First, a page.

Dilshan reveals sole regret in farewell

The damaging Sri Lanka opener bid farewell to international Cricket in his final match against Australia in Colombo

Having now played his final hand in Sri Lankan colours, Tillakaratne Dilshan revealed the single regret from his illustrious career was that he didn’t move up to open the batting earlier in his limited-overs career.

Dilshan’s international swansong was cut short when he edged paceman John Hastings to first slip in the second over of the second Twenty20 against Australia.

The 39-year-old walked off with helmet and bat aloft to rousing applause from the packed R. Premadasa Stadium crowd, as many held makeshift signs reading, ‘Thank You Dilshan’.

Dilshan kissed the ground before exiting the arena, as his decorated 17-year International career as a batman came to an end.

In a pre-match interview with the host broadcaster, the powerful opener admitted he wished he’d moved up to the top of the order earlier in his limited-overs career.

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“I think I should have taken the decision to move up to open earlier,” Dilshan said.

“I made that decision in 2009 but I should have made that a couple of years (before) to (break) more records.

“I realised that I can do more for the side as an opener.

“From 2009 to 2016 I scored 21 hundreds in one-dayers. That was a position I really enjoyed.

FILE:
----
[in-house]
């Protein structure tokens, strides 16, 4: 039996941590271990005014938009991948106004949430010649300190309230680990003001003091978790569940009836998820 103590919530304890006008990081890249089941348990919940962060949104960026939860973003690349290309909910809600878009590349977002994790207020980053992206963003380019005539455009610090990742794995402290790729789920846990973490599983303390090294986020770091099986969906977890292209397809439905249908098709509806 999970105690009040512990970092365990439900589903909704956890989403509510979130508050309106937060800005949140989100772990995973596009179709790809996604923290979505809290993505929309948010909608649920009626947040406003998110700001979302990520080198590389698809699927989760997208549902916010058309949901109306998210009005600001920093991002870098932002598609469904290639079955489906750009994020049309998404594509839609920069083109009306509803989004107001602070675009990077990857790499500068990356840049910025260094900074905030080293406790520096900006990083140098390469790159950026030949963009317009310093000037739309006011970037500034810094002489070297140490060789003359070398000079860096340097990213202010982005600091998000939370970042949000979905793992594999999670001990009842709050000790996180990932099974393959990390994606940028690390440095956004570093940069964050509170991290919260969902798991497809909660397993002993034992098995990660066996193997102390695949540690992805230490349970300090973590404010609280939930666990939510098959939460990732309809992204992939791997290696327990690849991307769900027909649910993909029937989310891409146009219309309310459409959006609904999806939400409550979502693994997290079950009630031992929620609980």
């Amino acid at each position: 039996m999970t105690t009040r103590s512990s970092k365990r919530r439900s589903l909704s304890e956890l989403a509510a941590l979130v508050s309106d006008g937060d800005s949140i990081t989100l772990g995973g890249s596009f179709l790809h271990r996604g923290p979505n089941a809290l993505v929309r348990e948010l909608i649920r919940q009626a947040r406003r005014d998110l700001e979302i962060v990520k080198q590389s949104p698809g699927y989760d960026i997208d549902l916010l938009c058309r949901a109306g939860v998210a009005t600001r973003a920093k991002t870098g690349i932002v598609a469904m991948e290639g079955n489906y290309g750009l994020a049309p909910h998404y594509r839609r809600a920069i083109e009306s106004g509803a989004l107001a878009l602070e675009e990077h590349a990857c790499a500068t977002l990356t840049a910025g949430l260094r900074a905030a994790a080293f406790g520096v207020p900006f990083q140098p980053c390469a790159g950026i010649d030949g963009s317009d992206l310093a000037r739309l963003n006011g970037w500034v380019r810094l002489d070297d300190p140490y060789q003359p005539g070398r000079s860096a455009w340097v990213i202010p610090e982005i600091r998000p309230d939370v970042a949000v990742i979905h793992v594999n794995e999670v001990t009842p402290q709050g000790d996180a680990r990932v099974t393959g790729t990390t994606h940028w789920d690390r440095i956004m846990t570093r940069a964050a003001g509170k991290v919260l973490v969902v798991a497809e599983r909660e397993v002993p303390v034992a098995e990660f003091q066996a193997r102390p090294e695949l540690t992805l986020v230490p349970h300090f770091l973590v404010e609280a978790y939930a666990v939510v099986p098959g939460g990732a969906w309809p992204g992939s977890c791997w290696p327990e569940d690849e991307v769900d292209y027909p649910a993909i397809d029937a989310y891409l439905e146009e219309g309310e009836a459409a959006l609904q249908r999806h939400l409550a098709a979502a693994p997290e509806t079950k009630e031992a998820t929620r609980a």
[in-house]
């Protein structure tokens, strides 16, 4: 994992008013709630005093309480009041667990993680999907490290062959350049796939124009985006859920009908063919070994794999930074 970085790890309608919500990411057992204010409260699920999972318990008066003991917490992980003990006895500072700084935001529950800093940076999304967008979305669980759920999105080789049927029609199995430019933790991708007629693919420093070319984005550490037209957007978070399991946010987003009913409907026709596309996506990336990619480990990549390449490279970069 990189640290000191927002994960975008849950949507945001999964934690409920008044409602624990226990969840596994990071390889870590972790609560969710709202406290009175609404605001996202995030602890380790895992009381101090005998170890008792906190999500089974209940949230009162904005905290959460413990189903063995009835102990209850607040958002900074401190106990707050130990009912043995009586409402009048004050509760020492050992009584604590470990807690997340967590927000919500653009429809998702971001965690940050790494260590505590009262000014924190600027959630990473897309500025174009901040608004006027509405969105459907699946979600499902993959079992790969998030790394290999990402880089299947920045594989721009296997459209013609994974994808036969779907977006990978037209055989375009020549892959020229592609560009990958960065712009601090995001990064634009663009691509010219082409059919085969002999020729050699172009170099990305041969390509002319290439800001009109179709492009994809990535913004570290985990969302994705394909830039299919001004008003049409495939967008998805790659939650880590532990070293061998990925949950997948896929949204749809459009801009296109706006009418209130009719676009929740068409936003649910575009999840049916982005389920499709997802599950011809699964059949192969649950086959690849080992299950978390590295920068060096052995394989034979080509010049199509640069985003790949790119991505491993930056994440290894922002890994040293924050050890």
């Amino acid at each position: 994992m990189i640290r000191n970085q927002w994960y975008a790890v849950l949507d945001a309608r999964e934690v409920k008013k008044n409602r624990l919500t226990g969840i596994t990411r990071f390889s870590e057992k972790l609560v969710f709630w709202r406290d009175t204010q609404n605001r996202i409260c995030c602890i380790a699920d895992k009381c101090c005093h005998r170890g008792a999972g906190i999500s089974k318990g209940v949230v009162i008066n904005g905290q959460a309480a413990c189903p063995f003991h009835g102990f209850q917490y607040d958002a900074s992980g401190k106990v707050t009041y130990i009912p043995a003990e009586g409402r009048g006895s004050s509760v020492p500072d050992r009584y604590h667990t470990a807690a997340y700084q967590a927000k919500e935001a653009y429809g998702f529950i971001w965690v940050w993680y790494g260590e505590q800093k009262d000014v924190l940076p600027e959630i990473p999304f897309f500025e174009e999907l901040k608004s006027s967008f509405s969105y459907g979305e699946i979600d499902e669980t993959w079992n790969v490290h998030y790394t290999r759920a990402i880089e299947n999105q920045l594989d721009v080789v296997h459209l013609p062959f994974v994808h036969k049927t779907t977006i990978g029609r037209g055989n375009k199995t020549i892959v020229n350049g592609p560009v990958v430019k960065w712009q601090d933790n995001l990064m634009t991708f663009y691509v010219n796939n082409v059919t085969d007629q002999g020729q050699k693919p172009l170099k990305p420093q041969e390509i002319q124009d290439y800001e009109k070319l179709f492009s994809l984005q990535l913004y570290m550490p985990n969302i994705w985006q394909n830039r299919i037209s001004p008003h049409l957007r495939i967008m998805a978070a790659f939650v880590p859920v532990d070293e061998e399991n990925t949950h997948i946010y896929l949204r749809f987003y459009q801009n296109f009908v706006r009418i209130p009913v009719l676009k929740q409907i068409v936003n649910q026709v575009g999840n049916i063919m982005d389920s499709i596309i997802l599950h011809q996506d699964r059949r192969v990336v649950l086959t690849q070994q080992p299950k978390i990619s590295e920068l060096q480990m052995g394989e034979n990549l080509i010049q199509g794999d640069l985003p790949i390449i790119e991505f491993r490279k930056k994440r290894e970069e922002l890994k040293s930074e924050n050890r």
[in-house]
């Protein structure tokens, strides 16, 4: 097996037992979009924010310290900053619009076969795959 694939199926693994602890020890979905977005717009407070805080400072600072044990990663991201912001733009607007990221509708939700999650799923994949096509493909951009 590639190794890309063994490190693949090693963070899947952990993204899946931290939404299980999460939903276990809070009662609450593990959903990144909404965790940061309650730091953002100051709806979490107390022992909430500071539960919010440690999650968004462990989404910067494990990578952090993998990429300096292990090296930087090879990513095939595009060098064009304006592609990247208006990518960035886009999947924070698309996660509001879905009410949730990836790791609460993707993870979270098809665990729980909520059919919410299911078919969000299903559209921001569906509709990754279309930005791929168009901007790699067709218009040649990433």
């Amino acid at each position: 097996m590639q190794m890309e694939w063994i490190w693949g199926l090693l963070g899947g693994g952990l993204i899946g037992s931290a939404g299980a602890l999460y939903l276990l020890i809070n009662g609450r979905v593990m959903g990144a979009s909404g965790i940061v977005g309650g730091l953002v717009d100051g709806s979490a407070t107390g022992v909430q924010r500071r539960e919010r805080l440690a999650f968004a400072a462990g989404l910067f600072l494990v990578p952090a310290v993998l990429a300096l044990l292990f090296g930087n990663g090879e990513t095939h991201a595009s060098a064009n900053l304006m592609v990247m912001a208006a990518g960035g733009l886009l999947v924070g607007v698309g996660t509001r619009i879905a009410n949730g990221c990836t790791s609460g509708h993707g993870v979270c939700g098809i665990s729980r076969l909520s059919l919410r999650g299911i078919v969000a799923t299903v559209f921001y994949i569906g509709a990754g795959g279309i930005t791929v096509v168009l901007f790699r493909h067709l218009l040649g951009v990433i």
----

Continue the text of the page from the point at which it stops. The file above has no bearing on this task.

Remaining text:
“That change in position career changed my career and I think I helped the side there a lot as well.”

While most surely assumed Dilshan's early dismissal signalled the end of his involvement in the match, the part-time off-spinner returned to devastating effect in Australia's innings.

Having only managed a meagre 128, Sri Lanka looked set for a 10-wicket drubbing when Australia raced to 0-93 in the ninth over. 

But the hosts sparked a dramatic collapse of 6-27, with Dilshan setting off in delighted celebrations after trapping Usman Khawaja lbw before having Matthew Wade caught at cover off a miscued reverse-sweep.

After finishing with excellent figures of 2-8 as Australia limped home with 13 balls to spare, Dilshan draped the Sri Lankan flag around his neck and completed a final lap of honour around the Colombo ground.

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Often overshadowed by Sri Lankan batting titans Kumar Sangakkara and Mahela Jayawardena, Dilshan nonetheless finishes as one of the finest players to hail from the small Island Nation.

The right-hander is one of only six men to have scored centuries in all three formats of the game and has 16 Test centuries under his belt. But it is against the white ball that Dilshan has made his name.

The inventor of the ‘Dilscoop’, a shot that’s been adopted by batsmen the world over and has undoubtedly changed one-day and T20 cricket, was named the Player of the Series at the 2009 World T20 and helped Sri Lanka lift the trophy at the 2014 edition of the tournament.

Dilshan compiled 22 ODI hundreds, putting him in the top ten among leading century-makers in the 50-over format, and finished with 10,290 runs at a tick under 40.

A remarkable feat considering that prior to 2009, at which point he was 10 years into his international career, Dilshan had managed just the one ODI ton, coming against the Netherlands in 2006.

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“I’m really happy with what I’ve done for 17 years for my country and my team,” he said.

“I didn’t look to break records. A few days back, I went back and looked at what I had done for 17 years.

“I have broken a lot of records, I’m really happy. I never played for the record, I always played for the team and country.”

Dilshan conceded he now hopes to pay back his family for the support they offered him in his long career. 

“Now is time to enjoy myself with the kids and the family, they have sacrificed a lot for the last 15-20 years.”

Meg Lanning Steve Smith